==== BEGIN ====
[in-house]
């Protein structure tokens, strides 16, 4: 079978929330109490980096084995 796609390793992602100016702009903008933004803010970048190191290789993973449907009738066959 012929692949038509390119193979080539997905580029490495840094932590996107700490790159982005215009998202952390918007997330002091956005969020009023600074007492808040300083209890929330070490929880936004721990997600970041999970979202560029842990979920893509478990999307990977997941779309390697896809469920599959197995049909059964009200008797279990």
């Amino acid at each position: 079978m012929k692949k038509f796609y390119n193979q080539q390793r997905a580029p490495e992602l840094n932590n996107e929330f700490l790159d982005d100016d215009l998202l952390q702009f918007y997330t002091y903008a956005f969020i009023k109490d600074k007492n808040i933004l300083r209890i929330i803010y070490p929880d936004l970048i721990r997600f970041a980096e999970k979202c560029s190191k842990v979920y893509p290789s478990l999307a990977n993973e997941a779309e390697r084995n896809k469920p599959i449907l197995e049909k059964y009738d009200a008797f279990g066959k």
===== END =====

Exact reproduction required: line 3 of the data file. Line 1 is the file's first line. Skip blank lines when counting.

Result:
């Amino acid at each position: 079978m012929k692949k038509f796609y390119n193979q080539q390793r997905a580029p490495e992602l840094n932590n996107e929330f700490l790159d982005d100016d215009l998202l952390q702009f918007y997330t002091y903008a956005f969020i009023k109490d600074k007492n808040i933004l300083r209890i929330i803010y070490p929880d936004l970048i721990r997600f970041a980096e999970k979202c560029s190191k842990v979920y893509p290789s478990l999307a990977n993973e997941a779309e390697r084995n896809k469920p599959i449907l197995e049909k059964y009738d009200a008797f279990g066959k």